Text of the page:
Beware the barrenness of a busy life. ~Socrates
Now that I’m taking a short breather from training and racing, you’d think I’d have all this extra downtime with which to play, right?
Wrong. Somehow I quickly filled up all those extra hours — and then some.
Granted, launching your own business isn’t exactly conducive to oodles of work/life balance, but being “busy” is something I’ve been pondering a lot lately.
Whether it’s with respect to work, relationships or just life, in general, I grow increasingly anxious as my calendar books out weeks in advance. Days fly by, to-do’s add up, appointments are made…and somewhere lost in that shuffle I find myself hoping that time will stop flying.
So I’ve decided that it’s time to take a stand.
Let’s rebel against our hectic schedules, reassess our priorities and take some time to actually enjoy the life we’re living instead of constantly looking ahead for the one we think we should have.
That’s not to say we should delete our social media accounts, pack up, head for the hills and live entirely off the grid; it’s more about eliminating the automatic ‘yes’ from our vocabulary and being mindful about how, where — and with whom — we choose to spend our time. It’s a precious resource, after all.
Wanna join me? I wrote previously about why I’m slowing down, but I wanted to talk a bit about how with some of my favorite strategies. Here are seven of ’em:
1. Do less.
What sets successful people apart is not that they do a lot, but that they don’t do a lot. I’m making a conscious effort to try to filter out extraneous “stuff,” and deliberately choosing to focus instead on just a few important tasks to make meaningful strides instead of feeling like I’m running in circles.
2. Just breathe.
Life coach, lifestyle guru and friend Ashley Paquin gifted me with an invaluable tool for bringing myself back into the moment. Her “5-2-5” breathing technique — breathe in for five seconds, hold for two, breathe out for five, hold for two, and repeat — works wonders by quieting the nervous system and taking the body out of fight-or-flight mode.
3. Be mindful.
I know, I know. It’s become a bit of a buzzword. But paying attention to my thoughts and sensations — and accepting them, without judgment — has helped me tap into a whole new level of awareness that’s been incredibly helpful and empowering.
4. Limit multitasking.
Sometimes this feels more like an addiction — especially when I’m toggling back and forth between 17 open tabs while on a conference call and absolutely getting nothing accomplished. Going cold-turkey is tough, though, so I’m easing into the art of “single-tasking.”
5. Be present.
Slowing down doesn’t help much if you’re not mindful of what you’re doing at the moment. Again, I put Ashley’s sage advice into play: When I find myself thinking about something I need to do, or something that’s already happened, or something that might happen…I gently tug my mind back to the present moment, like a playful puppy on a leash.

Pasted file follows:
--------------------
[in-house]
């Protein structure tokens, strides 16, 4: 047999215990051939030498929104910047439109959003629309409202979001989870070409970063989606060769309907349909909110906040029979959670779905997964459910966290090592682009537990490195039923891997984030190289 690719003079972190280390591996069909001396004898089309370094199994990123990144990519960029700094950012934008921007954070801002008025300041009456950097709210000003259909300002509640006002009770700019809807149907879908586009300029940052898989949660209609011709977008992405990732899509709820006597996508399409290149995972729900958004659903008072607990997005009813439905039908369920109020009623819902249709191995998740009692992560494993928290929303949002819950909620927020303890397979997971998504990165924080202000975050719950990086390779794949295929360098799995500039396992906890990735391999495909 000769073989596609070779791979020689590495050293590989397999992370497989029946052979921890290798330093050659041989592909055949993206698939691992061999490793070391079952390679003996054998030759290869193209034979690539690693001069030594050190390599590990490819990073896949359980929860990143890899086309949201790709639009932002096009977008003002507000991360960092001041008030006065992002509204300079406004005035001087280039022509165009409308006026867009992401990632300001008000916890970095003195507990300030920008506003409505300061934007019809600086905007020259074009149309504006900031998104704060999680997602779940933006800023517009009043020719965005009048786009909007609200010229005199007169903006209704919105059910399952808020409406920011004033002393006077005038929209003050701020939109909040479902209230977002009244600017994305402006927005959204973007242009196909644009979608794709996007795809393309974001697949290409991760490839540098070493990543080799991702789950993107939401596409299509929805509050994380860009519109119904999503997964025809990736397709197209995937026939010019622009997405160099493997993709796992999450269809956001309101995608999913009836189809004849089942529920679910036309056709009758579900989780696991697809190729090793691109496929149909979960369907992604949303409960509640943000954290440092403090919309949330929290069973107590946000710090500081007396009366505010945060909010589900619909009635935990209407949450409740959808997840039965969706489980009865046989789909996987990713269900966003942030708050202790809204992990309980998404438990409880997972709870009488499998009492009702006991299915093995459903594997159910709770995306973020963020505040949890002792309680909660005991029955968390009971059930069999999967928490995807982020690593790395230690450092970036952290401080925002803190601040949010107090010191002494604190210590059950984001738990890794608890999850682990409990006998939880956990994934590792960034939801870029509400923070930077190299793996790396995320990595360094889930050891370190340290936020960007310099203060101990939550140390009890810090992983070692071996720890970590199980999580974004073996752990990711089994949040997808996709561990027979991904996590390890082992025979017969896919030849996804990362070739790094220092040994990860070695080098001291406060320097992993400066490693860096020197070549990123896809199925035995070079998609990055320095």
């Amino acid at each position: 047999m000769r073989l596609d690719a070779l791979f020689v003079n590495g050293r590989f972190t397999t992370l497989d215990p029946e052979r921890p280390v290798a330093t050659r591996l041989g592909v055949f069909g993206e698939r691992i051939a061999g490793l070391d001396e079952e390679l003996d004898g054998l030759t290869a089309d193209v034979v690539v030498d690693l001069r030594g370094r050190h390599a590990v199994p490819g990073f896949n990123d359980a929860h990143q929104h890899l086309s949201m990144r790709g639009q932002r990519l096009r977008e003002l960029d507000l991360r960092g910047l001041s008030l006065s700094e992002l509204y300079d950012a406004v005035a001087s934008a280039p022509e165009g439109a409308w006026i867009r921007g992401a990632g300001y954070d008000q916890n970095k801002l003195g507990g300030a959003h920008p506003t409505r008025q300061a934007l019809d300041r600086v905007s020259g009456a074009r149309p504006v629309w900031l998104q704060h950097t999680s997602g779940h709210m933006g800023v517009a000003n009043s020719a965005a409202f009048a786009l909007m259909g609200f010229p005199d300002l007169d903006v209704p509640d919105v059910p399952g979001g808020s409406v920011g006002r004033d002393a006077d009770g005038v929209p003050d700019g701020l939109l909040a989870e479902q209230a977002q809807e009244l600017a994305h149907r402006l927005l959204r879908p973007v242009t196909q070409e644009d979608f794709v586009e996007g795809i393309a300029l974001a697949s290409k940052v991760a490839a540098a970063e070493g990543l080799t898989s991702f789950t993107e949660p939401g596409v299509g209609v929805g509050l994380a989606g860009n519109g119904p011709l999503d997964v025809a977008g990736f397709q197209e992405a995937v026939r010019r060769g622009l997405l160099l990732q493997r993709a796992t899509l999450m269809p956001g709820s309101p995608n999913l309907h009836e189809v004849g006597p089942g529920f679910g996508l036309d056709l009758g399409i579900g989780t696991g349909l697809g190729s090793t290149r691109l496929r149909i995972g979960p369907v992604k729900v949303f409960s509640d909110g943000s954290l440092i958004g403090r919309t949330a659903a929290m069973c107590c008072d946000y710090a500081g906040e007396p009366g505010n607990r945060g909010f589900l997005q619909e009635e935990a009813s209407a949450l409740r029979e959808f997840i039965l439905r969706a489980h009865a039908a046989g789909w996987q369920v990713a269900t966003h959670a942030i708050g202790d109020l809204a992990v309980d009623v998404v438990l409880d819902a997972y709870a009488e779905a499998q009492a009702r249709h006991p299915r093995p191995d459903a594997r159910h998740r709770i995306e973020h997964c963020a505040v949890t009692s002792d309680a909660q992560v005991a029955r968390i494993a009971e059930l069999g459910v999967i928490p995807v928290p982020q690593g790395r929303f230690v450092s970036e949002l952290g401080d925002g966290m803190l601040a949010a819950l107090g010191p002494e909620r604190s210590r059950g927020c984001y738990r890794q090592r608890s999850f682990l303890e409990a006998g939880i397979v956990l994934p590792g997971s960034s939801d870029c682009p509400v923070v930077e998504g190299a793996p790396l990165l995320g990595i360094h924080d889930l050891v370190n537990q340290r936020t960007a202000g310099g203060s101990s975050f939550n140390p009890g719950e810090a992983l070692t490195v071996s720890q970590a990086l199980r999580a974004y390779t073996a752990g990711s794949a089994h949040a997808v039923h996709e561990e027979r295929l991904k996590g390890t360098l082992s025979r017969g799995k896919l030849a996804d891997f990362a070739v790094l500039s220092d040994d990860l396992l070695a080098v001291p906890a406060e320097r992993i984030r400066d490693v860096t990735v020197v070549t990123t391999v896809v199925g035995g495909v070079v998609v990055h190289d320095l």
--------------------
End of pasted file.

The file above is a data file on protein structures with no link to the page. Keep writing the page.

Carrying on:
Being constantly tethered to computers and phones where you’re either distracted by or at the mercy of others is hardly conducive to being able to focus. Whether it’s weeknight phone-free dinners or weekend traipsing out of cell service range, Ben and I try to unplug every so often.
7. Enjoy nature.
Warm sun, serene water, salty sea breezes and the damp musk of the forest are all good for the soul. I try to exercise outdoors as much as I can, whether it’s running the trails, hiking the mountains, wading in the river or simply rolling around in the grass with our four-legged family members.
Love this post. I love taking my dog for a walk in the woods in the evening. I have no mobile reception and even if it’s just an hour, it’s me (and Cody) time without the distractions.
Thanks! Yes – I used to do the same when we lived in the ‘burbs, but now that we’re back in the city, the walks are less relaxing. Anywhere with no cell service always feels heavenly, though, right?
I haven’t gotten this “slow down” thing figured out just yet. After Ironman Boulder, I am hoping to figure out how to slow down. I do know that when I was going to yoga more regularly, I was much more mindful of being present and slowing down. Maybe it is time to get back to yoga 😉
Same here! Definitely haven’t mastered any of these…but it’s been fun trying. Yoga’s key – I still feel like I’m getting a workout working on different aspects of strength & flexibility, but it’s a nice vacation for the mind, as well. Wish we lived closer & could go together!
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That would be so awesome!!
I decided that consulting for an automotive supplier 150+ hours per month and getting paid for only 80 hours (although it was a good rate…) wasn’t worth it anymore-so I ended my consulting with this company today! (Coincidence??) Now I can consult a reasonable number of hours for people who appreciate the help, plus open up some free time for taking my grandson for long walks, working in the yard, even more fun reading! I know it isn’t yoga or running or biking, but things will be more fun. The only bad thing is that I get unlimited minutes on that damn phone so I cant go to a cheaper plan with fewer minutes at a lower price anymore!
Congratulations! I’m so proud of you or taking that step – when you say no to one thing, you’re saying yes to something else, and in this case that’s a much more balanced, healthy situation for everyone. Working with people who truly value you and what you do is never asking for too much, and it’ll probably make the work you do going forward feel much more rewarding!
Love these tips! I like doing yoga to slow down 🙂
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